Years ago, if you went to an adoption agency seeking to adopt a child after having had a child by birth, you were turned down. It just wasn’t done. It was thought that you shouldn’t mix the two – the children would be too different, and the difference would be insurmountable. Today, we see all kinds of combinations of children in many kinds of blended families, including families with children by birth and adoption. This article addresses some of the concerns facing these families.
Thinking about adoption when you have a birth child
There may be any number of reasons why you are thinking about adopting now. Maybe the first pregnancy happened easily, but the second one isn’t happening so easily. Maybe the first pregnancy occurred only with the intervention of costly and invasive medical procedures that you do not want to go through again. Maybe you have a humanitarian concern: You have been fortunate to have one child by birth and now you would like to provide a home for a child already on the planet who needs one. Perhaps you come from a big family and always envisioned a home with lots of kids running around, but biology seems to have provided you with “only” one or two.
Whatever your thinking, there are some additional questions to consider. (Some of these come from the article “Completing the Dream” by Joan Rabinor in the newsletter of Resolve of the Washington Metropolitan Area.)
- Can you love and bond with an adopted child as much as you’ve bonded with your biological child?
- You have a wonderful child. Why invite trouble? (This may be other people’s attitude as much as yours. How will you deal with this?)
- Will your extended family favor your biological child?
- To what degree are you willing to accept differences among your family members in terms of ethnicity, physical traits, special needs, and inherited abilities? How will that differentness affect your other child?
- If you pursue adoption, are you giving up on the hope of another pregnancy? Can you seriously consider adoption while still trying to get pregnant?
- Will you always wish you had tried a little longer to get pregnant again?
- How much should you involve your child in the preparation for adoption?
Answers to think about
The first question, the one about bonding, is very important. Your answer must be yes. But a feeling of closeness does not necessarily develop overnight. You will need to work at it, particularly if you adopt an older child who challenges you with difficult behavior, or who turns out to be a person who is quite different from you. And it can take a while even with a baby. Your biological child will watch your behavior and listen to the words you express about how family members are adjusting to one another. You will need to model acceptance, love, and inclusiveness if you want your biological child to start to feel those feelings, too.
The last question is significant as well. Ordinarily when a couple is trying to get pregnant again, they do not share that information with an older child, nor do they ask for the child’s blessing. Usually parents know what their child thinks about having more children in the family. It is something that has come up in conversation as they have observed friends and relatives adding children to their families.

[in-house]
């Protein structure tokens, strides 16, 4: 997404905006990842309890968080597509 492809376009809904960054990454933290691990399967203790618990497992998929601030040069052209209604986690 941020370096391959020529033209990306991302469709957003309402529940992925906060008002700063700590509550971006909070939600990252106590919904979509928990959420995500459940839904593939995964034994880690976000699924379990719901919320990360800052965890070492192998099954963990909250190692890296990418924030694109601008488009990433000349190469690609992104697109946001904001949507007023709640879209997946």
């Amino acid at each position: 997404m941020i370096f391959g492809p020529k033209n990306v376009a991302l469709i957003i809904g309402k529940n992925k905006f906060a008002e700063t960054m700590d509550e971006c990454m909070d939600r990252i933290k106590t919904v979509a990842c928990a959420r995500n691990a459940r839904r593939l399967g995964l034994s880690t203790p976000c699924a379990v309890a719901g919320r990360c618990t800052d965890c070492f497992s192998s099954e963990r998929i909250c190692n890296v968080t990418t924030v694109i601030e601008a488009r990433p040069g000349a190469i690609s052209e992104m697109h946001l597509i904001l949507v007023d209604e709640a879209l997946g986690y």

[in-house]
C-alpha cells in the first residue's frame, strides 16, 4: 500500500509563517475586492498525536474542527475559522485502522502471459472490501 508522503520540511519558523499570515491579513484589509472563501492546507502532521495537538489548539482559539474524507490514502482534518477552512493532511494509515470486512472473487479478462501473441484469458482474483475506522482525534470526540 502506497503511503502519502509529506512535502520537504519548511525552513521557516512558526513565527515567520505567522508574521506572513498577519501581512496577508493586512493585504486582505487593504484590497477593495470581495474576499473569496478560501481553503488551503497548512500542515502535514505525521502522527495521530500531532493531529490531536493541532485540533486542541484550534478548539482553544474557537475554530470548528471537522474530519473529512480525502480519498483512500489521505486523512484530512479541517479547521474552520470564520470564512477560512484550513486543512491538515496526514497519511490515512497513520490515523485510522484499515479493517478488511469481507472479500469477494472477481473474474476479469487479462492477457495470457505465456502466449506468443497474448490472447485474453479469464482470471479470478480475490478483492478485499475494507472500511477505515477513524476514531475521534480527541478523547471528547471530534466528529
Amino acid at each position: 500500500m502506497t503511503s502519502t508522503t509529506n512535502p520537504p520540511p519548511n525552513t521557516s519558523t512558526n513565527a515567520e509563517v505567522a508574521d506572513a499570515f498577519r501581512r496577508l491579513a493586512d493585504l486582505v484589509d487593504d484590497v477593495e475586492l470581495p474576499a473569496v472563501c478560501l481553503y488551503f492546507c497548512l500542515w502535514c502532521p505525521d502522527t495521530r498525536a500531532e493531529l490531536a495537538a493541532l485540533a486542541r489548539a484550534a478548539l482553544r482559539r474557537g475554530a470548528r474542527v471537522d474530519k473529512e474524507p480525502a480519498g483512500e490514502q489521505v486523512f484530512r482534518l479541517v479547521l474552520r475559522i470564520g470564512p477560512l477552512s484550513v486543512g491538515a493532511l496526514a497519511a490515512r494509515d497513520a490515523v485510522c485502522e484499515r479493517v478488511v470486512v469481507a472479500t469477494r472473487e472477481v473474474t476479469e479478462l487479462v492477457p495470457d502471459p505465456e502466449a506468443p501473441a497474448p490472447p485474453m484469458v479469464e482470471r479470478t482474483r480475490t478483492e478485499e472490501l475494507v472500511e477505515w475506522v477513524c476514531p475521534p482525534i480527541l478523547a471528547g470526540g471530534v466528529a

If you don’t know how your child feels about having a sister or brother around, you do need to start talking about it. Because adoption has so much activity associated with it, it would be hard not to share the process with your child. After all, a social worker comes to your home, there is paperwork to complete, there may possibly be a trip to a foreign country in the planning stages or a visit with people called birthparents, and there is often a period of not knowing whether a new child will or won’t be coming to the family. A child will sense that something is going on with this activity surrounding him, so you need to discuss it. The social worker doing your home study will want to know what you are doing to set the stage for welcoming the new child, and if you have thought about the sibling conflicts that could possibly result. The more your child is involved, the more likely he or she will be invested in the outcome. Some good hints specifically about adopting a second time but that apply to any adoption are presented in Sharon Kaplan Roszia’s article, “Adopting Again: Talking to the Other Children in the Home.”
Answers to the other questions will be unique to you and your situation. They depend on what kind of dream you are completing. Are you remembering how special your older brother was for you and hoping to recreate that specialness for a child in your family? Adoption might achieve that, if you work at creating a family culture that encourages cooperation and respects all children’s unique and intrinsic value, no matter how they joined the family and what talents or special needs they may have. Is your dream to raise a bunch of athletes just like you and your siblings, to continue the family tradition of athletic achievement into the next generation? That won’t necessarily happen with adoption. If that-or something like that-is your dream, you may need to hold back and reconsider. It is not fair to heap expectations upon a child who may have totally different abilities, either because of genetics, the child’s prenatal environment, the child’s early life experiences, or a combination of these.